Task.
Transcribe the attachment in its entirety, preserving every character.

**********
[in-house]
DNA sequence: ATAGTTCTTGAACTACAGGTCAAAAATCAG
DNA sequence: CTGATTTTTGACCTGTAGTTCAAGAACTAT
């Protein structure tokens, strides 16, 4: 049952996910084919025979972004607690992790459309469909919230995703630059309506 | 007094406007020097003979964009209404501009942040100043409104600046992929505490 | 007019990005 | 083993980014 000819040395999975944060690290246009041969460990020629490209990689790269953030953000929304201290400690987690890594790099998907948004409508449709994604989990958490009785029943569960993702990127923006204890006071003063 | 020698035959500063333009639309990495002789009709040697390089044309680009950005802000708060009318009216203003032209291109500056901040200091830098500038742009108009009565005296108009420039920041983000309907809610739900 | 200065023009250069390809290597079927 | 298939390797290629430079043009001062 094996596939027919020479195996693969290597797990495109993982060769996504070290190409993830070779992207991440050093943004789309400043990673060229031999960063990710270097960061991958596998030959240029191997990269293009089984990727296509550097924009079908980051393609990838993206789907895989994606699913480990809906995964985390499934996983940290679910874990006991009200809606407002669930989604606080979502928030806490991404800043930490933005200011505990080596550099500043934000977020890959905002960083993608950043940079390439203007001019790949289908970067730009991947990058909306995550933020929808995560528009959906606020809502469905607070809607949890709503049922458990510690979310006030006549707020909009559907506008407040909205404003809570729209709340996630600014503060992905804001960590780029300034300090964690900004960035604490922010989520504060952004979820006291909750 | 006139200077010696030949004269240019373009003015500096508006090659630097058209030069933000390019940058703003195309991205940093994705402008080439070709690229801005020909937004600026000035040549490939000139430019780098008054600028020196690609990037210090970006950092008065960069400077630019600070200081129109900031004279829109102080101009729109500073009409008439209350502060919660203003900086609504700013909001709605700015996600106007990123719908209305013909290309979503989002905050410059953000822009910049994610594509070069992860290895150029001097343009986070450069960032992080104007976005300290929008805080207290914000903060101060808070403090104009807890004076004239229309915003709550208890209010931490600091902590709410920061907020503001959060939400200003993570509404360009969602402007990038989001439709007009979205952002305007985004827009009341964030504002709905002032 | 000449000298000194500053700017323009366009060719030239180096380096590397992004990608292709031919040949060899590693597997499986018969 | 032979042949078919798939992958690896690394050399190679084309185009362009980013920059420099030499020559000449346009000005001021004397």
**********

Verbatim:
[in-house]
DNA sequence: ATAGTTCTTGAACTACAGGTCAAAAATCAG
DNA sequence: CTGATTTTTGACCTGTAGTTCAAGAACTAT
């Protein structure tokens, strides 16, 4: 049952996910084919025979972004607690992790459309469909919230995703630059309506 | 007094406007020097003979964009209404501009942040100043409104600046992929505490 | 007019990005 | 083993980014 000819040395999975944060690290246009041969460990020629490209990689790269953030953000929304201290400690987690890594790099998907948004409508449709994604989990958490009785029943569960993702990127923006204890006071003063 | 020698035959500063333009639309990495002789009709040697390089044309680009950005802000708060009318009216203003032209291109500056901040200091830098500038742009108009009565005296108009420039920041983000309907809610739900 | 200065023009250069390809290597079927 | 298939390797290629430079043009001062 094996596939027919020479195996693969290597797990495109993982060769996504070290190409993830070779992207991440050093943004789309400043990673060229031999960063990710270097960061991958596998030959240029191997990269293009089984990727296509550097924009079908980051393609990838993206789907895989994606699913480990809906995964985390499934996983940290679910874990006991009200809606407002669930989604606080979502928030806490991404800043930490933005200011505990080596550099500043934000977020890959905002960083993608950043940079390439203007001019790949289908970067730009991947990058909306995550933020929808995560528009959906606020809502469905607070809607949890709503049922458990510690979310006030006549707020909009559907506008407040909205404003809570729209709340996630600014503060992905804001960590780029300034300090964690900004960035604490922010989520504060952004979820006291909750 | 006139200077010696030949004269240019373009003015500096508006090659630097058209030069933000390019940058703003195309991205940093994705402008080439070709690229801005020909937004600026000035040549490939000139430019780098008054600028020196690609990037210090970006950092008065960069400077630019600070200081129109900031004279829109102080101009729109500073009409008439209350502060919660203003900086609504700013909001709605700015996600106007990123719908209305013909290309979503989002905050410059953000822009910049994610594509070069992860290895150029001097343009986070450069960032992080104007976005300290929008805080207290914000903060101060808070403090104009807890004076004239229309915003709550208890209010931490600091902590709410920061907020503001959060939400200003993570509404360009969602402007990038989001439709007009979205952002305007985004827009009341964030504002709905002032 | 000449000298000194500053700017323009366009060719030239180096380096590397992004990608292709031919040949060899590693597997499986018969 | 032979042949078919798939992958690896690394050399190679084309185009362009980013920059420099030499020559000449346009000005001021004397």